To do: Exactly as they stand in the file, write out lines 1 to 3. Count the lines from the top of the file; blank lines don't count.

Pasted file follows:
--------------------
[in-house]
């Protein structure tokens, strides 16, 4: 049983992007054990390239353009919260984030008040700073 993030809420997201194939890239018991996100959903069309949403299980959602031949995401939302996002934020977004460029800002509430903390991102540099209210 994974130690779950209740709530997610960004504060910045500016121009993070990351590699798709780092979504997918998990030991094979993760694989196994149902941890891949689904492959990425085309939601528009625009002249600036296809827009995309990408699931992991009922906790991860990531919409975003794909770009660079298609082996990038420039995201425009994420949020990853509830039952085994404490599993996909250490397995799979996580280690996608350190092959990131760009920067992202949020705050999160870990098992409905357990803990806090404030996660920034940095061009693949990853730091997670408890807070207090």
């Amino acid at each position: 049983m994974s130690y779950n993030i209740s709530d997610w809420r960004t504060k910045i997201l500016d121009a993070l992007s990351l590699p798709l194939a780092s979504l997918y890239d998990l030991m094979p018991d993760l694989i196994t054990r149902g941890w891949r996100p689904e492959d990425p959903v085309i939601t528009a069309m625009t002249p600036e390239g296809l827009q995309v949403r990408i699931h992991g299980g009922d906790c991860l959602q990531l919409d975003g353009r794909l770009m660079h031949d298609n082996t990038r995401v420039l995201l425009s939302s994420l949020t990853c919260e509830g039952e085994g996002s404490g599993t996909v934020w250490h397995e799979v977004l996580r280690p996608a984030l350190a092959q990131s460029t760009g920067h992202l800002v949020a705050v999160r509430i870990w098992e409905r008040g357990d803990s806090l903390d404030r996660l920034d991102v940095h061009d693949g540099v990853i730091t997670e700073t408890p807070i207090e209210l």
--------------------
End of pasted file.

[in-house]
């Protein structure tokens, strides 16, 4: 049983992007054990390239353009919260984030008040700073 993030809420997201194939890239018991996100959903069309949403299980959602031949995401939302996002934020977004460029800002509430903390991102540099209210 994974130690779950209740709530997610960004504060910045500016121009993070990351590699798709780092979504997918998990030991094979993760694989196994149902941890891949689904492959990425085309939601528009625009002249600036296809827009995309990408699931992991009922906790991860990531919409975003794909770009660079298609082996990038420039995201425009994420949020990853509830039952085994404490599993996909250490397995799979996580280690996608350190092959990131760009920067992202949020705050999160870990098992409905357990803990806090404030996660920034940095061009693949990853730091997670408890807070207090």
């Amino acid at each position: 049983m994974s130690y779950n993030i209740s709530d997610w809420r960004t504060k910045i997201l500016d121009a993070l992007s990351l590699p798709l194939a780092s979504l997918y890239d998990l030991m094979p018991d993760l694989i196994t054990r149902g941890w891949r996100p689904e492959d990425p959903v085309i939601t528009a069309m625009t002249p600036e390239g296809l827009q995309v949403r990408i699931h992991g299980g009922d906790c991860l959602q990531l919409d975003g353009r794909l770009m660079h031949d298609n082996t990038r995401v420039l995201l425009s939302s994420l949020t990853c919260e509830g039952e085994g996002s404490g599993t996909v934020w250490h397995e799979v977004l996580r280690p996608a984030l350190a092959q990131s460029t760009g920067h992202l800002v949020a705050v999160r509430i870990w098992e409905r008040g357990d803990s806090l903390d404030r996660l920034d991102v940095h061009d693949g540099v990853i730091t997670e700073t408890p807070i207090e209210l």